One for all, all for one! This could be the motto for Miami Heat’s playoff run this year.

When you have no home court, no fans, and no travel, odds can easily get turned around, but everyone still agreed that the Heat were the underdogs in this duel. It just increased when both their All-Star player (Bam Adebayo) and top playoff scorer (Goran Dragić) got injured during Game 1 and had to miss 2 and 4 games of the Finals, respectively. Still, winning two games against the Lakers in the Finals with a “rebuilding team” hit by injuries was an impressive effort, which can be traced to outstanding team cohesion and some overperforming players. Jimmy Butler stood out from the pack. His peak performance in the Finals was not only excellently timed, but also demonstrated one of his great personality traits: he always knew when to let the others play (he averaged 20 points in 34 minutes during the regular season), when to step forward if needed (22 points in 38 minutes in the playoffs), and when to give his ultimate best (43 minutes and 26 points, including two 30+ point triple-doubles in the Finals). He is known as an ultimate competitor who would never let his team down, and it was obvious how it affected his teammates during these games, like when he rested for only 48 seconds during Game 5. He was only the second player in the history of the NBA Finals who led his team in points, rebounds, assists, steals, and blocks. The first was someone named LeBron James.

But Butler was not the only one who emerged to break records with the Miami Heat. No undrafted player ever scored so many 3-pointers with such accuracy as Duncan Robinson. He did not only become a stable starting player, his 332 three-pointers with 43.6% shooting accuracy was an all-time second after Stephen Curry. But if you looked at the guy during the Finals, you would wonder if his heart rate ever went higher than 65. Another rising star of Miami was Tyler Herro, who became the youngest starting player in an NBA Finals game at 20 years of age. Although he played his top games in the previous rounds, where he scored for example 37 points against the Celtics, he still averaged 14.7 points with a remarkably confident behaviour.

The Heat stepped up as a team against the Lakers. Seven of their players averaged above 10 points in the Finals (while only 3 Lakers players did the same), and there was always somebody to step forward and take the lead. They had extreme confidence in clutch situations, coach Eric Spoelstra modified offense and defence strategies from game to game, and they did not give up until the final buzzer. Although some people expected the Miami Heat to be the dark horse in the East, their performance surprised everyone, and they became one of the most lovable teams in the NBA.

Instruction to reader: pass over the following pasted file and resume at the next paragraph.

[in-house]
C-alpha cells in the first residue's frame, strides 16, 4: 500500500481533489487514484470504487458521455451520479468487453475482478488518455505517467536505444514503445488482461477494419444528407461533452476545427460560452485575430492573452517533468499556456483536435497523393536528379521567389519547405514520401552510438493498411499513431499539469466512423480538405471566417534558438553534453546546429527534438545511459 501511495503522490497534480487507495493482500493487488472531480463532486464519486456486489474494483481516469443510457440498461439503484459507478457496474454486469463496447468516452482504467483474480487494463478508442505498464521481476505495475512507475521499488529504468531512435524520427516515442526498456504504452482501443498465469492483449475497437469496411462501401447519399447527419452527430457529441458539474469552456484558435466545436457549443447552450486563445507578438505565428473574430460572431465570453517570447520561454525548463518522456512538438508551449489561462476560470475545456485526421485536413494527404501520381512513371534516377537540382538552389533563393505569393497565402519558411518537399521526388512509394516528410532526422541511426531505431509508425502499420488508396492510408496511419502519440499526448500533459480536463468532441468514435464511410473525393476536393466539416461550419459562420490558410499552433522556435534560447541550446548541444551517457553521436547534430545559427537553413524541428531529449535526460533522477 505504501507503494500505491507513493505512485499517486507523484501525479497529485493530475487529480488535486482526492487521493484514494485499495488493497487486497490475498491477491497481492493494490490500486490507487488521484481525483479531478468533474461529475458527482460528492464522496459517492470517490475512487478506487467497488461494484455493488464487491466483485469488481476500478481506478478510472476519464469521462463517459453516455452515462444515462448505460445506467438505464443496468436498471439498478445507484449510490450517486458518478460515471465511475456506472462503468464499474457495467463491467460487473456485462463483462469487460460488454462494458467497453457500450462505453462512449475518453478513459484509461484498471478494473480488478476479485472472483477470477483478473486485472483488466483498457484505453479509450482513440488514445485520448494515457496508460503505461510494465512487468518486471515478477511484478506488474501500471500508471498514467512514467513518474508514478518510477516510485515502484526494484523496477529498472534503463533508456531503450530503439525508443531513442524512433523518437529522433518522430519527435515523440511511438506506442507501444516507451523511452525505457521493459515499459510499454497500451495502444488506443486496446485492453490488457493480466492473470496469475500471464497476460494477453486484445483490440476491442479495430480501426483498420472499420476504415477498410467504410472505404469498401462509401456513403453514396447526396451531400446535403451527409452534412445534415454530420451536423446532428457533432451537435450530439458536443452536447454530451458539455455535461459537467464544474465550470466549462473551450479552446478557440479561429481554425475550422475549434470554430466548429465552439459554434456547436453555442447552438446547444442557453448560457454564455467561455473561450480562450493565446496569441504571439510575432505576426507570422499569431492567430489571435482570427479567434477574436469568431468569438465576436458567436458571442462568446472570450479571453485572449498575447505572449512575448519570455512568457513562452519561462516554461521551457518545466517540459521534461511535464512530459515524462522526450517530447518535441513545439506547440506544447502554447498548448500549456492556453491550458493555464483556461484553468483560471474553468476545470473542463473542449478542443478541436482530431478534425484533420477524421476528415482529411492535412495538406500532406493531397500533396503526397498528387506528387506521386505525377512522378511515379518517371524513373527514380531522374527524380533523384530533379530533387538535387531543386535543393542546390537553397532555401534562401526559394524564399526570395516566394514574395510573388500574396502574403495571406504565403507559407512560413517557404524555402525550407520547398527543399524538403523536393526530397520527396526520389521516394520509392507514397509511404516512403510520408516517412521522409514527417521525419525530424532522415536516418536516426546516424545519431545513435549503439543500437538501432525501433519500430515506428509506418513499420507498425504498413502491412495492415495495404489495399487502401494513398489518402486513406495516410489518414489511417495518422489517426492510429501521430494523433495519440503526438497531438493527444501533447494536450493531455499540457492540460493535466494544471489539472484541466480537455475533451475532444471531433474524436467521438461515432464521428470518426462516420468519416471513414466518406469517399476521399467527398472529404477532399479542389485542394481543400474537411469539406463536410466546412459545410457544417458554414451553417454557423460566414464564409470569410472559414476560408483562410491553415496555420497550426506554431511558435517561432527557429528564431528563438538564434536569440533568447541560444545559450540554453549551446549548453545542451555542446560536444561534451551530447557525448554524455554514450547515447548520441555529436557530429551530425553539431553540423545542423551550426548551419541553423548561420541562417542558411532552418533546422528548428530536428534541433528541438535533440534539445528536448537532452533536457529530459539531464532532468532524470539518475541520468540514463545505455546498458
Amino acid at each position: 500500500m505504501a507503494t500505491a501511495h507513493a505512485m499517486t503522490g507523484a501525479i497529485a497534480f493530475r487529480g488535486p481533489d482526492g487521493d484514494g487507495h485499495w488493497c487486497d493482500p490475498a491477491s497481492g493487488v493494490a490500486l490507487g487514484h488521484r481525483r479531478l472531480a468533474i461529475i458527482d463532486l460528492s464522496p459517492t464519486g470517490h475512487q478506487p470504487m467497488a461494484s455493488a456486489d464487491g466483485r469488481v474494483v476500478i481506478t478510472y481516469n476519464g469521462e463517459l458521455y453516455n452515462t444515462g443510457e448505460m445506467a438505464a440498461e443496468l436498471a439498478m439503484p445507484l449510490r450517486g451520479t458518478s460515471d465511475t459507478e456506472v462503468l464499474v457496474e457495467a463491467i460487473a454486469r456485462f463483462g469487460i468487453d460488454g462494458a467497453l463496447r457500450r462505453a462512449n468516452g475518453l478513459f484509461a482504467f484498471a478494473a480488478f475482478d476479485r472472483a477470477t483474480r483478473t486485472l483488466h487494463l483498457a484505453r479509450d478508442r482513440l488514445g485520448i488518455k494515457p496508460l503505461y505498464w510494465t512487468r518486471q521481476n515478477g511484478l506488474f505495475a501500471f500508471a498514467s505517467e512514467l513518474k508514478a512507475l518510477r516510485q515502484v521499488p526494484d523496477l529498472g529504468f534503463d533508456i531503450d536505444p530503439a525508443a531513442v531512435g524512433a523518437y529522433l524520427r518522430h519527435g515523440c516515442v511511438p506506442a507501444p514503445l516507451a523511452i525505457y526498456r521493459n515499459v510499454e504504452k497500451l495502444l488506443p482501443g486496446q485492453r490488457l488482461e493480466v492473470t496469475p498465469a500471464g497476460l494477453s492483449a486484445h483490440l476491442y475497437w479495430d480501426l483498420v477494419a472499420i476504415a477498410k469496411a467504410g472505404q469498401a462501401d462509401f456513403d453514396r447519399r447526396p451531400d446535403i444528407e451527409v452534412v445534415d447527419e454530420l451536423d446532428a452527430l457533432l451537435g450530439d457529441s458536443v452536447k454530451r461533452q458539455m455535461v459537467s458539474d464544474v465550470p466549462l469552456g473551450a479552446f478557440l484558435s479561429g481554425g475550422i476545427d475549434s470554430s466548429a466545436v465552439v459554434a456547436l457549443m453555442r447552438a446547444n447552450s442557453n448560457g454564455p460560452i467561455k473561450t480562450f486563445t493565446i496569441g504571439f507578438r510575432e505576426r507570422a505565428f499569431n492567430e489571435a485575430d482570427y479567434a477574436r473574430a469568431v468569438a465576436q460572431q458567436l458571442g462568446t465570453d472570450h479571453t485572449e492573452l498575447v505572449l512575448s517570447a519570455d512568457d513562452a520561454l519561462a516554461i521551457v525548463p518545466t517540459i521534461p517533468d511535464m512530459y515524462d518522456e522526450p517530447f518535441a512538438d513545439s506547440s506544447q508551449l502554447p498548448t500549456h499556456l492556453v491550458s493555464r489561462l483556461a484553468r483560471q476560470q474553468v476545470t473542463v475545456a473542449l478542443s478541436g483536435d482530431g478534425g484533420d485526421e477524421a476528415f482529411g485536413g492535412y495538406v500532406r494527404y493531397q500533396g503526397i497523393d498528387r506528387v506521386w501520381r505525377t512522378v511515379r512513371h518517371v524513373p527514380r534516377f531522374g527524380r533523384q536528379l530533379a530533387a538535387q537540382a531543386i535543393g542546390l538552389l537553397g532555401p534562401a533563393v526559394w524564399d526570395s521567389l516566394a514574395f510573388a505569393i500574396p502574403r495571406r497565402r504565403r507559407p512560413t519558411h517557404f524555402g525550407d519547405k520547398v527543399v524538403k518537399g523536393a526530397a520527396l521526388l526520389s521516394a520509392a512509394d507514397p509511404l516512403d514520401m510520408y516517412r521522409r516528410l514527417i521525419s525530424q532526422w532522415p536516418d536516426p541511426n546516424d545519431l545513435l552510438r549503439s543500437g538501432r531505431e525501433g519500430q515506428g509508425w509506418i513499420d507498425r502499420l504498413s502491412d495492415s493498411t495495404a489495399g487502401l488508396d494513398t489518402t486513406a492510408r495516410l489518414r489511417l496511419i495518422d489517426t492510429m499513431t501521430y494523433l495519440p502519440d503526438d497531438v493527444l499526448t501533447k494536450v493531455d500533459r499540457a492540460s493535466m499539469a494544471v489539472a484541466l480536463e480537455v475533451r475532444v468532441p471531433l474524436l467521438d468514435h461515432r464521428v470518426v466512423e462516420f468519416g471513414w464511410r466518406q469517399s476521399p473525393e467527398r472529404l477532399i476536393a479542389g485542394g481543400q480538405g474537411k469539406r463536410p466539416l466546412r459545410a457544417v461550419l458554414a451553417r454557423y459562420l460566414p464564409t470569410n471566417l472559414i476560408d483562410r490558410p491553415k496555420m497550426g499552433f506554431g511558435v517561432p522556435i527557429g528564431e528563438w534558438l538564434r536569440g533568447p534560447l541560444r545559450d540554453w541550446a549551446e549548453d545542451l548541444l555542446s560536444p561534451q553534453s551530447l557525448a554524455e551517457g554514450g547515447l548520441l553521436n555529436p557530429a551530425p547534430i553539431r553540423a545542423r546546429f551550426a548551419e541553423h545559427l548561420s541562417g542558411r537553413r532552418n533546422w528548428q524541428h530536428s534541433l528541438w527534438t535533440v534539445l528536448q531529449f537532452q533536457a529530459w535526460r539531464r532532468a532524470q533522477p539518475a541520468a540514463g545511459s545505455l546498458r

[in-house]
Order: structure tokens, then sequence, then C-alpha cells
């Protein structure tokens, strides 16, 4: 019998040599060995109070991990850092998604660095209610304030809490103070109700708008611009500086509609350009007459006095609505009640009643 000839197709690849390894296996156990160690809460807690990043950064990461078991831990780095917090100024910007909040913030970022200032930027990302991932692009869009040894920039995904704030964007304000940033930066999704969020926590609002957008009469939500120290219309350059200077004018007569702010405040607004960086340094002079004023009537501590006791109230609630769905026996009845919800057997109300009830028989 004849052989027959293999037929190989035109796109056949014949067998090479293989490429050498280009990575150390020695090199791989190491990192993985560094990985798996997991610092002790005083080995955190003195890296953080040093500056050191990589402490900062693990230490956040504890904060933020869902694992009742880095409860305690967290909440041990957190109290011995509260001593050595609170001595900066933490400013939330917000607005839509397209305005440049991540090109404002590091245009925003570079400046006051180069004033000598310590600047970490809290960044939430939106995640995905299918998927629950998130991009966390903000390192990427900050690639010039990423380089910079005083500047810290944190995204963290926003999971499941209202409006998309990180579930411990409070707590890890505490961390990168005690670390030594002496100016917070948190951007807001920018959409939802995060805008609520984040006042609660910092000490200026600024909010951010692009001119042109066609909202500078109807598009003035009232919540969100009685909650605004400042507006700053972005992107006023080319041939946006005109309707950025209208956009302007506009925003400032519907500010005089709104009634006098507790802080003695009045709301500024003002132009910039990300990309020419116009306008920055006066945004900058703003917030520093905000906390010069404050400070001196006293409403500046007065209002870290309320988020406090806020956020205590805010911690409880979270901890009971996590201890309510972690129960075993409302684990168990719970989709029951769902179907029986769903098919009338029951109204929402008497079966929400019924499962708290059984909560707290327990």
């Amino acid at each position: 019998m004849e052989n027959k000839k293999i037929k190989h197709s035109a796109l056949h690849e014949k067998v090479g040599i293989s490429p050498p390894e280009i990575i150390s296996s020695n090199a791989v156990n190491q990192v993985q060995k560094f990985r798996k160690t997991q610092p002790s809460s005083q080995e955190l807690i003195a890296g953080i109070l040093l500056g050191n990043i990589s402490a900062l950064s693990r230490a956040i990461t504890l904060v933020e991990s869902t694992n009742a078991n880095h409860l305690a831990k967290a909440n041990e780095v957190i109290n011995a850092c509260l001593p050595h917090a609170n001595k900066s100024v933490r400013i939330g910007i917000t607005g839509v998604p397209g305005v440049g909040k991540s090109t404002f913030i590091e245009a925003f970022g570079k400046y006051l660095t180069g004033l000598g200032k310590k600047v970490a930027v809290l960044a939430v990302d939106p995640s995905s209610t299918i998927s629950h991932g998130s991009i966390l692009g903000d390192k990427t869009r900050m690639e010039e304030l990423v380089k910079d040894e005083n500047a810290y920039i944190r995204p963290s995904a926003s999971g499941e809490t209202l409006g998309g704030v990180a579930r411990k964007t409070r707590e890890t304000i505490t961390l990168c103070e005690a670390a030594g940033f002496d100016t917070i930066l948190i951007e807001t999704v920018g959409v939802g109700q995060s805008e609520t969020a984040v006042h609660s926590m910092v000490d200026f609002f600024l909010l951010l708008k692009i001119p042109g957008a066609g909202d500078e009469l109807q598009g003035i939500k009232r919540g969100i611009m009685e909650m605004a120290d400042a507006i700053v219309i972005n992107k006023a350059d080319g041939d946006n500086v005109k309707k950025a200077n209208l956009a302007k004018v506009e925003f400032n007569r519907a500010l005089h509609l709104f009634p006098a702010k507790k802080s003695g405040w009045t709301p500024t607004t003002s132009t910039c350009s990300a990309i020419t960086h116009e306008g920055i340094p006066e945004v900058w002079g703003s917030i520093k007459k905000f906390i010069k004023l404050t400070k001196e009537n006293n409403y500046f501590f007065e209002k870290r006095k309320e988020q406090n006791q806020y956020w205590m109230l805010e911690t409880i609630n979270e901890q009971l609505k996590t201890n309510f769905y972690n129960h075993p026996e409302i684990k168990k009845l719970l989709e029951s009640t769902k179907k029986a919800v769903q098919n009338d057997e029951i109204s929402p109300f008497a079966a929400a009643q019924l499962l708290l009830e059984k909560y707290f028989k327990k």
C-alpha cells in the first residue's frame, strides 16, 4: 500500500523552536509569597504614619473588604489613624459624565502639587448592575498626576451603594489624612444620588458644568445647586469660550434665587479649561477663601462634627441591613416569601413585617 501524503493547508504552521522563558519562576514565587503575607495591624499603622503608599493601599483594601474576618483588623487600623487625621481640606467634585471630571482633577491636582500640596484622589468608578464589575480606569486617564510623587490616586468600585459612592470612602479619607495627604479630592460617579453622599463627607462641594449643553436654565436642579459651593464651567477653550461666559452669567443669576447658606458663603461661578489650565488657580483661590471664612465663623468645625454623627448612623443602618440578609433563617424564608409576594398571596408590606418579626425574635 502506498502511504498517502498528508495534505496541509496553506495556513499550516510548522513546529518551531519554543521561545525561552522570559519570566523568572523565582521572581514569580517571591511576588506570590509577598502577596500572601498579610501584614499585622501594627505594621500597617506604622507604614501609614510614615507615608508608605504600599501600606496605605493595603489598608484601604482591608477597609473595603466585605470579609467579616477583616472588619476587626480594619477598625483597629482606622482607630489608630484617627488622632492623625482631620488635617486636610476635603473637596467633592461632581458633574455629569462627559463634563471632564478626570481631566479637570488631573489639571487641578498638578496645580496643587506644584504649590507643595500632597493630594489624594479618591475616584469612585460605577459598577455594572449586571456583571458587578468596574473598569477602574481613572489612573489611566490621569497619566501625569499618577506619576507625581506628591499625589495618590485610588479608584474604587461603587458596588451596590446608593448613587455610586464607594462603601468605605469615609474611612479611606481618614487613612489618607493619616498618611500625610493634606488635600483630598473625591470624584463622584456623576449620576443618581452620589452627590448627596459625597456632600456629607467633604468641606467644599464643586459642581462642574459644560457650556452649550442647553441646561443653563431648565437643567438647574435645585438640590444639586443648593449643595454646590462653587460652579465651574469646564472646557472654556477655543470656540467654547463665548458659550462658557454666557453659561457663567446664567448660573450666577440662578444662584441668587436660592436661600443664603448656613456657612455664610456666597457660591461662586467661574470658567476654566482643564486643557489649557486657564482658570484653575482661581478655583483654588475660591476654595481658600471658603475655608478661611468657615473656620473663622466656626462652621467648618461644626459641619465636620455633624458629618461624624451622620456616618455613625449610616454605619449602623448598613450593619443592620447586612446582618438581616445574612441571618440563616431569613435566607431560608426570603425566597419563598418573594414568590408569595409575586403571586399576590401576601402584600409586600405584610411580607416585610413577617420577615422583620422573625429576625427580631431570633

Long live the King!

Unlike the Heat’s great team cohesion, the success of the Los Angeles Lakers depended mostly on the performance of their two stars, especially “King James”, a title the media had already given Lebron James before he had even graduated high school. At the age of 35, James played one of his most balanced playoffs, averaging 30 points, 12 rebounds, and 8.5 assists in the Finals, while being the lead scorer of the Lakers in 5 of the 6 games. He became the first player ever to win an NBA Finals MVP trophy with 3 different teams. His level of motivation, commitment, professionalism, and focus is unique among the world’s top athletes, especially considering that he is one of the main voices of the BLM movement and different charitable causes in the NBA.

His co-star (and not sidekick) Anthony Davis again proved his immense versatility throughout the playoffs. His critics say he is not a real first-option, that he needs another star to succeed because his numbers decreased in the Finals compared to the playoffs or the regular season. But looking behind the numbers, we see how he transformed his play to perfectly fill the missing link in the Lakers line-up. In the first few games, he was defending Adebayo, but later on he did an amazing job marking Jimmy Butler, limiting the Heat-star to just 22 points in Game 4.


Two-time NBA Champion Danny Green was signed with a two-year 30 million USD contract last summer, a higher annual salary than many of his teammates combined. So, expectations were quite high for the veteran sharpshooter, but he could not live up to them. After a dismal postseason showing, Green missed a shot to clinch the title in Game 5 of the Finals, and both Green and his fiancé received death threats in social media. This is the real pressure a pro-athlete has to live with. Danny Green was among the first ones to react to Paul George’s acknowledgement of anxiety and depression in the Bubble: “You have nothing to do but look at your phone and social media all day, and all they are doing is bullying you”. Unfortunately, he was totally right.

When two-time reigning MVP Giannis Antetokounmpo was asked this summer whether this year’s NBA Championship would have an asterisk placed next to it in historical discussions, he dismissed that notion entirely, stating “this is going to be the toughest championship you could ever win because the circumstances are really, really tough right now”. He was absolutely right. Instead of an asterisk, maybe the 2020 NBA Championship of the Los Angeles Lakers deserves an exclamation mark!